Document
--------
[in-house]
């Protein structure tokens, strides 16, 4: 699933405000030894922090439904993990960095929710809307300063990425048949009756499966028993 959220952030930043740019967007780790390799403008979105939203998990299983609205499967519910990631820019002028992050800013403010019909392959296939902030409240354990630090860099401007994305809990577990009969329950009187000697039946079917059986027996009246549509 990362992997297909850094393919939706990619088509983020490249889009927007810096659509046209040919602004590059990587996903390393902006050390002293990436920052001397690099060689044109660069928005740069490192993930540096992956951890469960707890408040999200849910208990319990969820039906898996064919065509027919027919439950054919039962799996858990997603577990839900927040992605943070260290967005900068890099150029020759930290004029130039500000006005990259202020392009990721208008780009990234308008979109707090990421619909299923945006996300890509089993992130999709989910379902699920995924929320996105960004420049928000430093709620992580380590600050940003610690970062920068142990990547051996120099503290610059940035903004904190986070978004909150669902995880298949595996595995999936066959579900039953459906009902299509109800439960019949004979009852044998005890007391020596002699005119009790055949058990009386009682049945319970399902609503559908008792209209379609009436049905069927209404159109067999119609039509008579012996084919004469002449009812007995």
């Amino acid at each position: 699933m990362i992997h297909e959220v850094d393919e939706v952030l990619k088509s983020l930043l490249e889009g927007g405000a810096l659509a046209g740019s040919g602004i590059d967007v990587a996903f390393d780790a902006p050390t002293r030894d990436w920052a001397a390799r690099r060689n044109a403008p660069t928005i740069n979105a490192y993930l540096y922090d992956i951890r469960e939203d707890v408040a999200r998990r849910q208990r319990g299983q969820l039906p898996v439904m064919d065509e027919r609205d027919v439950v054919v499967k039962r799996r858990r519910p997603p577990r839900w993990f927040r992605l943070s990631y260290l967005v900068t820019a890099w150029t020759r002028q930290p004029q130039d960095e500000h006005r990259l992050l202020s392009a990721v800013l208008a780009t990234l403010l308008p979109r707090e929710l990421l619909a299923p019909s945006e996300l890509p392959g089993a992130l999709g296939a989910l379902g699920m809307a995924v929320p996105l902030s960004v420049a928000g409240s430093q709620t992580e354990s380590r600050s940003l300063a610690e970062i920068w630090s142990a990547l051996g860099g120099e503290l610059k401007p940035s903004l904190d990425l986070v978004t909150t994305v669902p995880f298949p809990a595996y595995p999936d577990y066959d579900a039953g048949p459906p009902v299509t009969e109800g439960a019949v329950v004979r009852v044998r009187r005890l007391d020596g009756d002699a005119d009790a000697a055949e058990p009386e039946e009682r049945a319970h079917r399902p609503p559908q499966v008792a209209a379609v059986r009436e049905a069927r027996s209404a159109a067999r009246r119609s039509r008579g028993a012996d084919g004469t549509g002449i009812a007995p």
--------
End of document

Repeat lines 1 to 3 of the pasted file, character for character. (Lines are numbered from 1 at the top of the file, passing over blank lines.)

[in-house]
């Protein structure tokens, strides 16, 4: 699933405000030894922090439904993990960095929710809307300063990425048949009756499966028993 959220952030930043740019967007780790390799403008979105939203998990299983609205499967519910990631820019002028992050800013403010019909392959296939902030409240354990630090860099401007994305809990577990009969329950009187000697039946079917059986027996009246549509 990362992997297909850094393919939706990619088509983020490249889009927007810096659509046209040919602004590059990587996903390393902006050390002293990436920052001397690099060689044109660069928005740069490192993930540096992956951890469960707890408040999200849910208990319990969820039906898996064919065509027919027919439950054919039962799996858990997603577990839900927040992605943070260290967005900068890099150029020759930290004029130039500000006005990259202020392009990721208008780009990234308008979109707090990421619909299923945006996300890509089993992130999709989910379902699920995924929320996105960004420049928000430093709620992580380590600050940003610690970062920068142990990547051996120099503290610059940035903004904190986070978004909150669902995880298949595996595995999936066959579900039953459906009902299509109800439960019949004979009852044998005890007391020596002699005119009790055949058990009386009682049945319970399902609503559908008792209209379609009436049905069927209404159109067999119609039509008579012996084919004469002449009812007995």
């Amino acid at each position: 699933m990362i992997h297909e959220v850094d393919e939706v952030l990619k088509s983020l930043l490249e889009g927007g405000a810096l659509a046209g740019s040919g602004i590059d967007v990587a996903f390393d780790a902006p050390t002293r030894d990436w920052a001397a390799r690099r060689n044109a403008p660069t928005i740069n979105a490192y993930l540096y922090d992956i951890r469960e939203d707890v408040a999200r998990r849910q208990r319990g299983q969820l039906p898996v439904m064919d065509e027919r609205d027919v439950v054919v499967k039962r799996r858990r519910p997603p577990r839900w993990f927040r992605l943070s990631y260290l967005v900068t820019a890099w150029t020759r002028q930290p004029q130039d960095e500000h006005r990259l992050l202020s392009a990721v800013l208008a780009t990234l403010l308008p979109r707090e929710l990421l619909a299923p019909s945006e996300l890509p392959g089993a992130l999709g296939a989910l379902g699920m809307a995924v929320p996105l902030s960004v420049a928000g409240s430093q709620t992580e354990s380590r600050s940003l300063a610690e970062i920068w630090s142990a990547l051996g860099g120099e503290l610059k401007p940035s903004l904190d990425l986070v978004t909150t994305v669902p995880f298949p809990a595996y595995p999936d577990y066959d579900a039953g048949p459906p009902v299509t009969e109800g439960a019949v329950v004979r009852v044998r009187r005890l007391d020596g009756d002699a005119d009790a000697a055949e058990p009386e039946e009682r049945a319970h079917r399902p609503p559908q499966v008792a209209a379609v059986r009436e049905a069927r027996s209404a159109a067999r009246r119609s039509r008579g028993a012996d084919g004469t549509g002449i009812a007995p």